Living Life Without Codependency…or at Least Less

Last week we talked about the types of homes that produce a codependent person. In addition, we began learning how to recognize the characteristics of codependency. Today, we are going to see how we can live a life without codependency…or at least with less codependent behavior.

A Brief Review

Unfortunately, codependents have low self-esteem. Due to circumstances that were outside of our control, we learned to seek anything (or anyone) beyond ourselves to make us feel better. Moreover, we find it difficult to “be ourselves” because we generally don’t like ourselves.

Let’s review a list of characteristics once again. This one is a bit more comprehensive.

Characteristics We Display

  • Inability to know what “normal” is.
  • Difficulty in following a project through
  • Difficulty having fun
  • Judging self, others without mercy
  • Low self esteem, often projected onto others. (eg: Why don’t they get their act together?!)
  • Difficulty in developing or sustaining meaningful relationships
  • Belief that others cause or are responsible for the codependent’s emotions (Codependents often use language like “you make me feel ______”, or “I was made to feel like____”)
  • Overreacting to change. (or intense fear of / inability to deal with change)
  • Inability to see alternatives to situations, thus responding very impulsively
  • Constantly seeking approval and affirmation, yet having compromised sense of self
  • Feelings of being different
  • Confusion and sense of inadequacy
  • Being either super responsible or super irresponsible. (Or alternating between these.)
  • Lack of self confidence in making decisions, no sense of power in making choices
  • Feeling of fear, insecurity, inadequacy, guilt, hurt, and shame, (which are denied)
  • Isolation and fear of people, resentment of authority figures
  • Fear of anger or bottling anger up until it explodes
  • Hypersensitivity to criticism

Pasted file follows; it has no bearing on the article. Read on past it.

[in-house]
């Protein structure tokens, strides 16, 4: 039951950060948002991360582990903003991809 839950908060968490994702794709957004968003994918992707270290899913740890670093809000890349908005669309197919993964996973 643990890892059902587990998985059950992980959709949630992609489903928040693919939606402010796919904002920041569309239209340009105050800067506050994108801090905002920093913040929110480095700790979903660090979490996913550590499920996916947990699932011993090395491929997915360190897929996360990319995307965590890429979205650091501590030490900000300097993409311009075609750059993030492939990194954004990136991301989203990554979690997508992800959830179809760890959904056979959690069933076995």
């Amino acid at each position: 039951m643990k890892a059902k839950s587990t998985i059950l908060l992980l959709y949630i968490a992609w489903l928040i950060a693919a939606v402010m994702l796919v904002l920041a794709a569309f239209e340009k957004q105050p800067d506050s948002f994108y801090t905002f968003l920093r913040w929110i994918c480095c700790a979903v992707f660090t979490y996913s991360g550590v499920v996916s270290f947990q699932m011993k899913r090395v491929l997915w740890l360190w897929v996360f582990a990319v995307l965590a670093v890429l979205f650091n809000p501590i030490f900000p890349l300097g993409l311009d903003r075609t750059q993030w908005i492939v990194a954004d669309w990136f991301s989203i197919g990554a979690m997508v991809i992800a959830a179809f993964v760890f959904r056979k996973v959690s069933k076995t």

• Being addicted to excitement / drama (Chaos making)
  • Dependency upon others and fear of abandonment
  • Avoidance of relationships to guard against abandonment fears
  • Confusion between love and pity
  • Tendency to look for “victims” to help
  • Rigidity and need to control
  • Lies, when it would be just as easy to tell the truth

Remember, there is no shame in being codependent, as Melody Beattie has said. However, the revelation that we are can be a gateway to freedom to live a different way.

Steps to a Less Codependent Life

I found the following to be a good recovery task list. With that said, recovery is impossible to do alone. We need accountability. In addition, success is much more likely with a therapist or a 12-step group walking with you.

  1. You start putting your own needs first.
  2. You say what you mean without being mean.
  3. You can admit that you don’t know it all.
  4. You don’t have to give advive.
  5. You know how to stay on your side of the street.
  6. You don’t always say yes, (have healthy boundaries).
  7. You can ask for what you need.
  8. You’re not obsessing on what’s not in your control.
  9. You don’t care as much what other people think.
  10. You can let go of what other people are doing.

Adding Scripture to Your Healing Process